Urinary IL-18, a member of the IL-1 family of cytokines, is a mediator of renal ischemia-reperfusion injury, inducing acute tubular necrosis, and neutrophil and monocyte infiltration in the renal parenchyma. The diagnostic accuracy of urinary IL-18 for AKI tends to be better in pediatric patients and early AKI predictive time. However, it has a moderate predictive value for all clinical settings [47]. Tumor necrosis factor (TNF)

Tumor necrosis factor (TNF) is a central mediator of inflammation, cell proliferation, cellular differentiation, and cellular apoptosis [48]. A pediatric study used the TNF pathway in the recurrence of focal segmental glomerulosclerosis (FSGS) and showed improvement in proteinuria after TNF antibodies therapy [49].
A prospective cohort pilot study of children with nephrotic syndrome (NS) revealed that mean post-treatment TNFα level was significantly higher in the steroid-resistant nephrotic syndrome (SRNS) than in the steroid-sensitive nephrotic syndrome (SSNS) patients. In the SRNS patients, mean serum TNFα levels were similar before and after treatment [50].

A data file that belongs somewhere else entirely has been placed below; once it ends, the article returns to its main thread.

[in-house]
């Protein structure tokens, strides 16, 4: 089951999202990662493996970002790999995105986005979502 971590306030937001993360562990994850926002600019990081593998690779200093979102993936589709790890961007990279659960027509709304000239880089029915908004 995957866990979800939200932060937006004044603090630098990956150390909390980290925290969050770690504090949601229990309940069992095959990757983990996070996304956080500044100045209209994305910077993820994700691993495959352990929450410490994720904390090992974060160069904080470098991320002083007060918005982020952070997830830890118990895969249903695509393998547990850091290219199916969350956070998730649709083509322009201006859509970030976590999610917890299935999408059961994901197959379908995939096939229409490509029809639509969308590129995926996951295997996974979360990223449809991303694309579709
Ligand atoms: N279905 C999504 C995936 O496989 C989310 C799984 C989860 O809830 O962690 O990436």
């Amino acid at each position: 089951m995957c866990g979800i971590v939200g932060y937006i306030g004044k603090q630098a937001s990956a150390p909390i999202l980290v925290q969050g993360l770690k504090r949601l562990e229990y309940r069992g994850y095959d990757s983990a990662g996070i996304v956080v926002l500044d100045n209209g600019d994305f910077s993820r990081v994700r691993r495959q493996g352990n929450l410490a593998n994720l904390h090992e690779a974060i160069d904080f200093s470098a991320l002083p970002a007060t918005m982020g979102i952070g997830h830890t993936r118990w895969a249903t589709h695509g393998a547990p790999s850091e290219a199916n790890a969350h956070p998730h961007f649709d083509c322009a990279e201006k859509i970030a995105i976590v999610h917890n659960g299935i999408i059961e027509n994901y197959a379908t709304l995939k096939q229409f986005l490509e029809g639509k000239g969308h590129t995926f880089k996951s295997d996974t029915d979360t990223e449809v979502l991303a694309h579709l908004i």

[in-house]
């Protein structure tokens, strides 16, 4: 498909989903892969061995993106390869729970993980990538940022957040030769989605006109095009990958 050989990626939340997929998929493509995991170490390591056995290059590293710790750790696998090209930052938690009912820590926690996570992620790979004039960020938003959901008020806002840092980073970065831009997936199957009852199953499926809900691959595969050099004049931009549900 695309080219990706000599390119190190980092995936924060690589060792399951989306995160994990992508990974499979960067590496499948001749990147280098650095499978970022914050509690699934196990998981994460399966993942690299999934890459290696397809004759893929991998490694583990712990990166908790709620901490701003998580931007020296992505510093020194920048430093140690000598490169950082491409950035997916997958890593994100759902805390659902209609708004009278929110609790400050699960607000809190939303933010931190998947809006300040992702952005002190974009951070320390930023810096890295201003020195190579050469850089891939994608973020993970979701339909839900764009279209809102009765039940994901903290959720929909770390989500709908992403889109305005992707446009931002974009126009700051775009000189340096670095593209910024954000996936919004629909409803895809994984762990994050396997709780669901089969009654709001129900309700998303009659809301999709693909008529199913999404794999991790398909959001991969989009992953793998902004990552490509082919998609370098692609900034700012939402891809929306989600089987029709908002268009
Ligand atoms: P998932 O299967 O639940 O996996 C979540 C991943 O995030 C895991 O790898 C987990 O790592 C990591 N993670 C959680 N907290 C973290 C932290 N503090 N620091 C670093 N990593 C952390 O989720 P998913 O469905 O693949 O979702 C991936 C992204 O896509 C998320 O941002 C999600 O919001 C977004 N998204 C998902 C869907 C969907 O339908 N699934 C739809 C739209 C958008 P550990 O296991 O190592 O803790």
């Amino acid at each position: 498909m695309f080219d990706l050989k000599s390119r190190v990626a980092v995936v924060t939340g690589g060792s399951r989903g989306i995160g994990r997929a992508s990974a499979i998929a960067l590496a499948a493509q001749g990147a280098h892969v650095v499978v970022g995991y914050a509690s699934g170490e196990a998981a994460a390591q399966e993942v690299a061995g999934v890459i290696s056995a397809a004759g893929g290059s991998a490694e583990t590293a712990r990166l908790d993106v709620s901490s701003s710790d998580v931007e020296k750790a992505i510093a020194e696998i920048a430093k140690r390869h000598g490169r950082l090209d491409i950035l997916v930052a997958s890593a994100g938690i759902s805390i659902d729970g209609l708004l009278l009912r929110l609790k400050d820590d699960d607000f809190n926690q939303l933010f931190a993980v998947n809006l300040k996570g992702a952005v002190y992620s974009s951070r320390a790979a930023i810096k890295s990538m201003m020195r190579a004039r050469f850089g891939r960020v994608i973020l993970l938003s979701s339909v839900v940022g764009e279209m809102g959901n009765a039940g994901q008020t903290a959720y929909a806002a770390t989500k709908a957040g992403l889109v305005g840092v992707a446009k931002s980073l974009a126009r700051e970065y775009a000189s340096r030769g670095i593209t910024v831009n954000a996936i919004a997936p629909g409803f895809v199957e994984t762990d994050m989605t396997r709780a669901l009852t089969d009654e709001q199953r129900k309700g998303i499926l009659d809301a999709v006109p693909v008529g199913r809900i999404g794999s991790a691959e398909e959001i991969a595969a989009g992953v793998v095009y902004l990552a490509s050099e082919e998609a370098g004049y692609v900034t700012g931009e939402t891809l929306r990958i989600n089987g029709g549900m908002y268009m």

Plasma levels of TNFR1 and TNFR2 also are described as markers of progressive CKD in pediatric patients [51].

3.3.2 Chemokines Urinary Monocyte Chemoattractant Protein-1 (MCP-1)